I’ve been in Helsinki for two days now, and I’m still trying to get a feel for the city. It’s so different compared to every other European city I’ve ever been to, but it’s charming in it’s own way. It’s pretty obvious that it’s an older city, the buildings show it, but it doesn’t look grungy the way older buildings in North America end up looking. Once thing that’s definitely starting to throw me off is the lack of sunlight. I thoroughly enjoy the dark. I, typically, could go a full day at school without going outside and seeing daylight (the advantages to having gone to a school with tunnels linking every building) but, this is on a whole other level. Waking up at 8am yesterday to pitch black skies was a very foreign way for me to start the day. Although, because of when my flight landed, I was able to watch the sun rise from my seat on the plane, which was really cool!
On my first day, I just walked around trying to get acclimated with the area I’d be living in for the next two weeks, and try to prepare myself for the tournament. I tried walking everywhere but, even with a map, it was really hard trying to understand where I was. Very rarely do I get lost but, that day, I got very, very lost. Luckily, every native Finn I’ve encountered here speaks almost perfect English so, it isn’t too big of an issue that I only know how to say “hello” and “goodbye”. While walking around the city, I realized just how early the sun sets here. It’s strange though, the sky itself is actually still pretty light but, it’s the clouds (and the fact that the moon comes out so early) that make it look really dark outside.
I also learned on my first day that the entire city closes down on Christmas Eve, Christmas Day and December 26th. Unless a business applies to remain open with the federal government, they can’t operate on those three days, everyone’s expected to be home with their family, regardless of whether they observe Christmas or not. I don’t think I expected anything less of a country who’s essentially known as the Christmas Capital of the world! Finland is the founding country of Santa Claus, you know. This made my life kind of difficult because there weren’t any restaurants for me to eat at, or even order in from. I thought my hotel’s kitchen was open but, it wasn’t.
Thankfully, the receptionists in my hotel were really helpful. They gave me a website to order pizza from. Upon scrolling through the lists of pizza, I realized they are very different recipes than I’ve ever tried. I’m an adventurous eater, but I couldn’t bring myself to eat pizza with tuna on it. I just couldn’t. The next morning, I went down to the restaurant in my hotel for breakfast, hoping to have fruit or something similar. They had normal cereal and eggs, lots of Danish-type pastries but, they also had a full filet of salmon. Everyone else down there was going hard on some salmon and I couldn’t do it. I’m a big fan of salmon but not after having just woken up.
At this point in my trip, I’d have to say, my biggest struggle with adapting is the food. I’m willing to try anything once, when travelling I feel like that’s how you have to be. We went for an authentic Christmas dinner at a beautiful restaurant on the water (literally on the water, it was located on top of a dock – can be seen in an above picture). The views were awesome. A warm tea-like drink they served us, Glogi (forgive me if I’ve just butchered the spelling of this) was awesome. The most accurate way I can describe it is “it tastes like a fall candle smells”. The food, wasn’t so awesome. We got ham, thinking it was pretty difficult to mess up ham but, it came back looking more like turkey. It didn’t taste bad but, they put a Dijon flavoured gravy on top that I wasn’t a fan of. The carrot, turnip and potato casseroles they had as a side were very good. I may end up eating those types of dishes for the rest of my stay!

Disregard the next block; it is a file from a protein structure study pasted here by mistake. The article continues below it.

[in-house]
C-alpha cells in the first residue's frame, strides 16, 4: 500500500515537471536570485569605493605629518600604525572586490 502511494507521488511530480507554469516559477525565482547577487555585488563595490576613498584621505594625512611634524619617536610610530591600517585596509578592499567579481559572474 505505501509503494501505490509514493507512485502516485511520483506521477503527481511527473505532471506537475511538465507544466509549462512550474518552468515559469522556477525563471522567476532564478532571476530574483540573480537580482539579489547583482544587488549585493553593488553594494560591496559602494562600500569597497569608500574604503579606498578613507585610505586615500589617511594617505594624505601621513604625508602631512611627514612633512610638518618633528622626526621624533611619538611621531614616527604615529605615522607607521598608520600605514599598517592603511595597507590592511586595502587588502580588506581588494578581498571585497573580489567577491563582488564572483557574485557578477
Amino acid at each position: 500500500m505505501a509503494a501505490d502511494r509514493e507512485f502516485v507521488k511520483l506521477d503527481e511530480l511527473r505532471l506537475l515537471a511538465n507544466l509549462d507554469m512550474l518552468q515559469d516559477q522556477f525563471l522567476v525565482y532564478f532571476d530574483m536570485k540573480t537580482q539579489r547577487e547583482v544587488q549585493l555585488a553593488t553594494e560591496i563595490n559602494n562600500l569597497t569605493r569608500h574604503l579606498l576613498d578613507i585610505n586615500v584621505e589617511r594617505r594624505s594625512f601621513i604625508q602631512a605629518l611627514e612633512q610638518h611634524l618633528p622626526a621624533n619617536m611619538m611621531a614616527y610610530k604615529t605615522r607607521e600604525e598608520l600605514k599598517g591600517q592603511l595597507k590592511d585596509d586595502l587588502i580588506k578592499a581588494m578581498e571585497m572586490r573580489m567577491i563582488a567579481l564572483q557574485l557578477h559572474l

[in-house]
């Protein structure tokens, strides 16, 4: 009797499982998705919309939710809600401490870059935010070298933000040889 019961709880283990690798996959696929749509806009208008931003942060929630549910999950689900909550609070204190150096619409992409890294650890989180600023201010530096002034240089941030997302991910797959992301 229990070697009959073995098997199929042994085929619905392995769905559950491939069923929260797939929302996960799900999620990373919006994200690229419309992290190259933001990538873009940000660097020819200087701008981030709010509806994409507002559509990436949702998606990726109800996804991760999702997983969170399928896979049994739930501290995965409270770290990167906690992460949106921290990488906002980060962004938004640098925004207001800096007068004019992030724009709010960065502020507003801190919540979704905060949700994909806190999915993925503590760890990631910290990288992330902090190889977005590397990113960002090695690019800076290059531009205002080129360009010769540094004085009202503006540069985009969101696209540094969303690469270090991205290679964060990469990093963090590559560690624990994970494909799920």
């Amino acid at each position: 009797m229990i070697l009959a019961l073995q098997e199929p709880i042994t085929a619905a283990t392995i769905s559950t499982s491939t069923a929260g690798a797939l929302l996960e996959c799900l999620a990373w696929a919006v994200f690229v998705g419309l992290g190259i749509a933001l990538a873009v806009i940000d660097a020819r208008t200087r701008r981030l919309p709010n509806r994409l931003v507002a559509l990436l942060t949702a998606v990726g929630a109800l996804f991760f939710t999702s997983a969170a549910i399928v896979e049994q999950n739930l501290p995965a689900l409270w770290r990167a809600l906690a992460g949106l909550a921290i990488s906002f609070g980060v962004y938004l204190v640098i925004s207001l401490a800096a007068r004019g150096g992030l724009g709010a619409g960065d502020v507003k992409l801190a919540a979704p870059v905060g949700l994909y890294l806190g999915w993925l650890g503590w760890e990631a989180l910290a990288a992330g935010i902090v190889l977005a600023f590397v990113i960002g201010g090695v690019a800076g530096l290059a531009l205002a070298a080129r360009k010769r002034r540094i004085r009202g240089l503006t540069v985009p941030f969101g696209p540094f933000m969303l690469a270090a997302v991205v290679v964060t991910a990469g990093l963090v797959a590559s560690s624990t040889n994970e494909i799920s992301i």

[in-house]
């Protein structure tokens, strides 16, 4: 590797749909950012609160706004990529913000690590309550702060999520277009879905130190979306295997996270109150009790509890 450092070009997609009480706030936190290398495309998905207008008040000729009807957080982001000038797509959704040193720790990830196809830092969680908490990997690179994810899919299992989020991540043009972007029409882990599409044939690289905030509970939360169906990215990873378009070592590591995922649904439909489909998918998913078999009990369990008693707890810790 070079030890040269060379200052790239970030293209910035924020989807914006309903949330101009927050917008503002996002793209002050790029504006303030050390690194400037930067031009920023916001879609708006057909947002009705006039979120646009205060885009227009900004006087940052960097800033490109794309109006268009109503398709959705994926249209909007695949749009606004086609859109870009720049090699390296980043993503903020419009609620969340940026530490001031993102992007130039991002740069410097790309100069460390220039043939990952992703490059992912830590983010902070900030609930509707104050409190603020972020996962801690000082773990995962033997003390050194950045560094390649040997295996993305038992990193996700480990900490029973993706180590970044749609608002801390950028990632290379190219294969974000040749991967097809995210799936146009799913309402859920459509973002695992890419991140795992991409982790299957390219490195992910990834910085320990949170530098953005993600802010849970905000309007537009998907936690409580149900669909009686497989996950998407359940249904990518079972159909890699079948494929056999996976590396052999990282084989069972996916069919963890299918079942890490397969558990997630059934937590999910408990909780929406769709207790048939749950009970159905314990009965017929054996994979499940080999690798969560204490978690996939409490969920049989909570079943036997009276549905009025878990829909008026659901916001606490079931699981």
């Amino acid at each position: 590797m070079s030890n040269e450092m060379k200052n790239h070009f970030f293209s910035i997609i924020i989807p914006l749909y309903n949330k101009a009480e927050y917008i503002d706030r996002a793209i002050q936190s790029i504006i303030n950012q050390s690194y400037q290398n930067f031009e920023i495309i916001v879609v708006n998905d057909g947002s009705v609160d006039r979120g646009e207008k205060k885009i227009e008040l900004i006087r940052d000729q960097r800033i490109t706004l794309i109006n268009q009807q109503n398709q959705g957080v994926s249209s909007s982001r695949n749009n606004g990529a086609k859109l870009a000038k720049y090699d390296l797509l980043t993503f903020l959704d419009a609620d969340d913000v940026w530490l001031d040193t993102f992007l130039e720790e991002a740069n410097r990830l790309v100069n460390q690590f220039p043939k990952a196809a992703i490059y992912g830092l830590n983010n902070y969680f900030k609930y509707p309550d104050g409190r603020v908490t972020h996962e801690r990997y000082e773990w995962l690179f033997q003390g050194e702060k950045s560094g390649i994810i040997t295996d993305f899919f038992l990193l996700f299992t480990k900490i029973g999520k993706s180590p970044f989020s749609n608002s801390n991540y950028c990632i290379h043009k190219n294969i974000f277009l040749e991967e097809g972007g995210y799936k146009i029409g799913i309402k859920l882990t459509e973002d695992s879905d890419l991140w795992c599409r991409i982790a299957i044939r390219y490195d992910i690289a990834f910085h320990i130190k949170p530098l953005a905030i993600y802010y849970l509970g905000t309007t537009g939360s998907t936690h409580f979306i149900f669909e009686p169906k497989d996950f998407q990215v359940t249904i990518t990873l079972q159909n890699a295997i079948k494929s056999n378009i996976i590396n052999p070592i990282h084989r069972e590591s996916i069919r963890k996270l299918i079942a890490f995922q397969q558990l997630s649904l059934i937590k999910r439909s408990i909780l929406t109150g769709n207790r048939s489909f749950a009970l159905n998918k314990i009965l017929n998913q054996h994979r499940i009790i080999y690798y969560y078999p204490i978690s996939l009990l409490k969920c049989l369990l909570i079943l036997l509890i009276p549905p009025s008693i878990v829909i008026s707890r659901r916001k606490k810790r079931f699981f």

At this point, I’ve been to both Hartwall Arena and the Helsinki Ice Hall at this point, and the way they’re designed is so different from professional hockey arenas in Canada. Hartwall is probably the closest to an NHL rink, which isn’t surprising considering it’s home to the KHL’s Jokerit. The Helsinki Ice Hall, while still housing a professional team, is more like an arena in-between an AHL and an NHL rink. I’m making this comparison based off the only AHL rink I’ve ever been to, Ricoh Coliseum, which seemed pretty small to me. It has more seating, and definitely more space surrounding the arena for fans to walk around/buy concessions. I’m based primarily out of the Helsinki Ice Hall, where Canada and USA are playing their round-robin games but, that could change depending on what happens in the medal round games.
For our first day of working, we didn’t have much to do in regards to our actual job but, we got to do some pretty cool tasks. We helped set up zones and place signs through the arena for media to be led to their designated areas, whether it was the media centre, media tribune or mixed zone. All of the team pictures were being taken on Christmas Day so, we helped the photographers move their equipment on and off the ice between team practices. I didn’t think one could wear street shoes on the ice but, I was wrong apparently. I attempted to walk on slippery wet ice, in heeled boots without falling over in front of people I was going to be working with for two weeks, which must have been an entertaining sight.
I’m really looking forward to Boxing Day, the first day I get to do my actual job, not almost fall on ice in front of former NHL players and coaches. It’ll be a great experience!
Which Boxing Day game are you looking forward to most?